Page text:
Unlike previous Friday nights, I’ve actually sat through tonight’s entire Horror Movie before writing this post. Theoretically, this means I can actually write a review of it now, instead of making vague promises to tell you what I think of it tomorrow (and then forgetting to actually do so). In reality, it is late, and I am tired, and my brain cannot think of anything to say about it.
Briefly, the plot involves a series of grisly murders being committed by seemingly ordinary people. There is a detective (Kôji Yakusho) trying to understand why this is happening, and an amnesiac (Masato Hagiwara) who may be hypnotizing them into doing it.
The plot is, at times, a bit silly and it is a whole lot enigmatic, but the director Kiyoshi Kurosawa fills it with atmosphere and mood. It is all about the vibe of the film more than the actual plot. I really quite loved it.
Tom Petty is releasing a new live album called Live at the Fillmore (1997) in November. They just released a nice video featuring “Listen to Her Heart”. I think I have properly embedded it so you should be able to play it in site.
This was the first kung fu title I reviewed for 88 films which means it will be the last one I’ll post for a while (at least until they release another one). It was a good movie and you can read my (hopefully good) review here.
Sergei Eisenstein was one of the most important of the early directors. He’s someone I’ve heard about many times but until I watched and reviewed these two films back in November of last year I’d never actually set down and watched anything from him. I’m glad I finally did. You can read my reviews here.
There are a lot of boutique labels putting out all sorts of movies on Blu-ray these days. All the recent blockbusters get releases, of course, and the certified classics. Companies like Arrow Video and Severin and releasing cult films and old schlock horror movies. Kino Lorber continues to do a magnificent job of releasing what I like to call Almost Classics. These were mainstream movies with A-list directors or actors that were aiming for greatness and somehow fell short. They usually aren’t bad, sometimes they’re even quite good, but for one reason or another they never quite attained classic status.
I’ve reviewed quite a few of these over the years and Counterpoint is one such example. It stars Charlton Heston and Maximillian Schell and has an interesting WWII era plot. But it has largely been forgotten and with good reason, as it isn’t really very good. Anyway, you can read my full review here.
There is an app called Relisten which takes all the shows in the Live Music Archive and lets you stream them on your phone. It does a nice job of organizing them so you can browse by artist and search through each year, etc. One of my favorite things it does is when you click on an artist it will show you all the shows they played on that particular day.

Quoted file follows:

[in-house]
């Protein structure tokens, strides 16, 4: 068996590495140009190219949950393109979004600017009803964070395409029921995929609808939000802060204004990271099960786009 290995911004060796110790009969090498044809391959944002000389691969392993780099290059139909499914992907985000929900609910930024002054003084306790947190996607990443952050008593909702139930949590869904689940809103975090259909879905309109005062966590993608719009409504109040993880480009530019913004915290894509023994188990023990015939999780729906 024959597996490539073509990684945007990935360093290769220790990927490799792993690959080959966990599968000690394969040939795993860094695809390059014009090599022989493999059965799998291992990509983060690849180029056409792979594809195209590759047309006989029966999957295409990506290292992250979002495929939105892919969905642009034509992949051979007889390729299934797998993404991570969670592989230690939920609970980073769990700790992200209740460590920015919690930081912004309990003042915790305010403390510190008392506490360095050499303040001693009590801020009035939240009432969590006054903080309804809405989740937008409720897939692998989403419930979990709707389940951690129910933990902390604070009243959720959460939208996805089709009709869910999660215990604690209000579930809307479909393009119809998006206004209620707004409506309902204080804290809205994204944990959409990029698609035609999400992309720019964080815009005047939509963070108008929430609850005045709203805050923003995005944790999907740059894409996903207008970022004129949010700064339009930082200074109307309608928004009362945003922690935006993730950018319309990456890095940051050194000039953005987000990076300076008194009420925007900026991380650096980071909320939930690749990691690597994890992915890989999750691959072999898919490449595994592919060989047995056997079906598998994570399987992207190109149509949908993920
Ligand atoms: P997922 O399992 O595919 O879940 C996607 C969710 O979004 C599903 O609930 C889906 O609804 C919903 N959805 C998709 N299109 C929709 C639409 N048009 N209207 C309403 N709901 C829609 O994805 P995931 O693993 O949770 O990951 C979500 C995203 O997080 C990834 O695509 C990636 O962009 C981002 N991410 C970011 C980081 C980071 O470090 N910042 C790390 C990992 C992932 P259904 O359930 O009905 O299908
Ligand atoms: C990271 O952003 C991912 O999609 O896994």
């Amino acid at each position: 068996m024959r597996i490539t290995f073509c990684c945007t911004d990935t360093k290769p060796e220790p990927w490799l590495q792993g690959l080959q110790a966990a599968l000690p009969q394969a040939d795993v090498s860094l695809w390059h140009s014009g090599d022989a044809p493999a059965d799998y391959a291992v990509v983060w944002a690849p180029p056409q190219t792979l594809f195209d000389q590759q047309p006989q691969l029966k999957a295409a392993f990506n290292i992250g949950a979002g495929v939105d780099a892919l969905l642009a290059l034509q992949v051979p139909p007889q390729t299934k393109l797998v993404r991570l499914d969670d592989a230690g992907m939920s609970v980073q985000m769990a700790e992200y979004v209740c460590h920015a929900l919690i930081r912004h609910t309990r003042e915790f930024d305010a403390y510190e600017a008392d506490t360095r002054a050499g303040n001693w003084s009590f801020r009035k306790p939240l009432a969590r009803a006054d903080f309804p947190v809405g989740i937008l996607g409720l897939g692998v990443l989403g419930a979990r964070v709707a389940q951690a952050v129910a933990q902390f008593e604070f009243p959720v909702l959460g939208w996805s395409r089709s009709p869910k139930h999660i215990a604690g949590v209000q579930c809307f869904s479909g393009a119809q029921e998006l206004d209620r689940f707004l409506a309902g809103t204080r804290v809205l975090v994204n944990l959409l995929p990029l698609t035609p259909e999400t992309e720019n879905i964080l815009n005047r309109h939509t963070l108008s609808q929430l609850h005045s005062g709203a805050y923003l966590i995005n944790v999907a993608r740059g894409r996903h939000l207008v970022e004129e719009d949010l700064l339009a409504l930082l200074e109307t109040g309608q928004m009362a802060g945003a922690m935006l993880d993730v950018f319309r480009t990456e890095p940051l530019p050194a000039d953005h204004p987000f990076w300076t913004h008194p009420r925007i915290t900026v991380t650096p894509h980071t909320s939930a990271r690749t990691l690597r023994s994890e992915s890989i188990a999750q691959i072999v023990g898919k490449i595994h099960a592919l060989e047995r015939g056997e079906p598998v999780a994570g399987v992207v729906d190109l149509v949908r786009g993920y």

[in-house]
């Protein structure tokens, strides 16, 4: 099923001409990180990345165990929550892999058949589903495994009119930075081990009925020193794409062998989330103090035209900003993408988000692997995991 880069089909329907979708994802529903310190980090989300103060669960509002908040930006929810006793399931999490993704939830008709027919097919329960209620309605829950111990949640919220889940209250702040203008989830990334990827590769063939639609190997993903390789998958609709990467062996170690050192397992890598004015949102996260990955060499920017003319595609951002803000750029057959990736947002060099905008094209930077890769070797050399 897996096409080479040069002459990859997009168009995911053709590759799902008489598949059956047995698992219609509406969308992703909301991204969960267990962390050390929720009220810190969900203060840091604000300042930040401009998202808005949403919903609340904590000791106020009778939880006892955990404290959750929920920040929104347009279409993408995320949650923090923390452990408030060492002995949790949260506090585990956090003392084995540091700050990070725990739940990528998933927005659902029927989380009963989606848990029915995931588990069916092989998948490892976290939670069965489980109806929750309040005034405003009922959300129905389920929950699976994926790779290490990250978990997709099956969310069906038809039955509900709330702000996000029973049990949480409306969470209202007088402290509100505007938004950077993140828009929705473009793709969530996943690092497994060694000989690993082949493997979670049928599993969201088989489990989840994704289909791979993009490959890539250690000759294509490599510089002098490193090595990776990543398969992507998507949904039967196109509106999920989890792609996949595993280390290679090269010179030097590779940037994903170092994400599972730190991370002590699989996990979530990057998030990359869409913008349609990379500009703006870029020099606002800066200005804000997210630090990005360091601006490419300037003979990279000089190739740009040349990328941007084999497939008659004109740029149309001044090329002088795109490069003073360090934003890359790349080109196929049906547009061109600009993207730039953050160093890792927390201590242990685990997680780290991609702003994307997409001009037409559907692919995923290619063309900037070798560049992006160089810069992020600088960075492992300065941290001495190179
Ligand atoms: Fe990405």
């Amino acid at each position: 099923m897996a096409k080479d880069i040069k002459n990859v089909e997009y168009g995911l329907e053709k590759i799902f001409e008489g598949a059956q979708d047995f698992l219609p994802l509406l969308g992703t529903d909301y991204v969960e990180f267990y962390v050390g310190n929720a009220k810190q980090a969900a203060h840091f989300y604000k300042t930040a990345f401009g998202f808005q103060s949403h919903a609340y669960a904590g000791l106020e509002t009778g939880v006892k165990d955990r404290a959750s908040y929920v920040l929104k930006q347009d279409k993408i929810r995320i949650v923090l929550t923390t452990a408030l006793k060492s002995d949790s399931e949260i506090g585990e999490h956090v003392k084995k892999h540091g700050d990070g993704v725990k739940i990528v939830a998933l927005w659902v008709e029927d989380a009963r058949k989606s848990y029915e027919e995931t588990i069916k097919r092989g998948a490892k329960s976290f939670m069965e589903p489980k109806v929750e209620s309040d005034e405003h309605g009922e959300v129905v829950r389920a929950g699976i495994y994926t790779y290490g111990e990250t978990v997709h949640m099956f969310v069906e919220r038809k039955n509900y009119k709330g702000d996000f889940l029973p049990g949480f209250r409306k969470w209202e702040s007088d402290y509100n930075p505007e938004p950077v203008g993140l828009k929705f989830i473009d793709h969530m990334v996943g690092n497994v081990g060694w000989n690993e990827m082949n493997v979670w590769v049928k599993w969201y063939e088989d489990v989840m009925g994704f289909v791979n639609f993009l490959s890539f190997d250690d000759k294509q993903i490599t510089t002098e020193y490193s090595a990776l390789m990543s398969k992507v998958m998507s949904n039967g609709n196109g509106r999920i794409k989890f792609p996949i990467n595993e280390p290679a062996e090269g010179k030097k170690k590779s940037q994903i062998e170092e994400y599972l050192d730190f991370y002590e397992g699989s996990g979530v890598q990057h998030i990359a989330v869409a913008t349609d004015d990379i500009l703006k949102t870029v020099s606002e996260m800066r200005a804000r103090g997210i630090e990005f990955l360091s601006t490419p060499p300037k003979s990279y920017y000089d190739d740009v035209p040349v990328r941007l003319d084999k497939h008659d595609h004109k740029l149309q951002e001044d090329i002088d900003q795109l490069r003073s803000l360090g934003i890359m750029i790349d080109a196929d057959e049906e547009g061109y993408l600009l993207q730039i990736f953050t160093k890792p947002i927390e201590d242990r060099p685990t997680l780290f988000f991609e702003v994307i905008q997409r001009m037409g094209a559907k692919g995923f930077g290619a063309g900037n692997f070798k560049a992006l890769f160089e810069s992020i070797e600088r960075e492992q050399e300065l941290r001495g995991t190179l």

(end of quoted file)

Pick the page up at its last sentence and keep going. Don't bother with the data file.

On my drive to work, I often listen to a Grateful Dead show they played on whatever day it happens to be and this has been a really fun way of catching up with shows I might have missed.
I love the idea of having a show of the day on this site, so that’s one of the many ideas I have percolating through my little brain. I’m not sure if I’d like to talk about shows that happened to be performed on the day I happen to be writing about it, or maybe I could just choose one show to talk about each day.
Trouble would be being able to have the time to listen to an entire show and have something to say about it each day. I have no idea if I’ll actually regularly do something like that, but today I have something.
I meant to talk about it yesterday and forgot. In fact, I don’t have much to say about it except that you should listen to it.
On September 19, 1970 the Grateful Dead played a monster shows in New York City’s Fillmore East auditorium. They started with Sugar Magnolia and then launched into one of the all-time great jam-filled medleys: Dark Star>Not Fade Away>Darkness Jam>China Cat Jam>Not Fade Away>Turn On Your Lovelight.
It is about 70 minutes of the best music you’ll hear today. You can download it from me here, or stream it on the Archive here.
Two more kung fu flicks for today and then I’m done (until tomorrow. Click here to read my review of these two films.
And the kung fu flick hits keep a-rolling. I reviewed these two movies for Cinema Sentries back in March and now you can read them here.
Alfred Hitchcock is one of my favorite directors. It was my absolute pleasure to watch and reviews Stage Fright (1950) one of his lesser-known films for Cinema Sentries. You can read that review here.
As you’ve probably guessed by now I’m a huge film of genre cinema. I love horror movies, detective movies, film noir, kung fu movies, and many more. What I love about a genre is that you know what to expect coming in. Genres have conventions. There is something comforting about watching an old western and knowing John Wayne is going to win in the end.
What I love about great genre movies is how they can subvert those conventions. It is really fun to watch a movie where you think you know what is going to happen, only to find out that what happens is completely unexpected.
I don’t know that The 8 Diagram Pole Fighter subverts any of the conventions found in kung fu movie, but I do know that it is a really great kung fu movie with fight scenes that will blow your mind. Sometimes that’s all I really want in a genre movie. You can read my review of it here.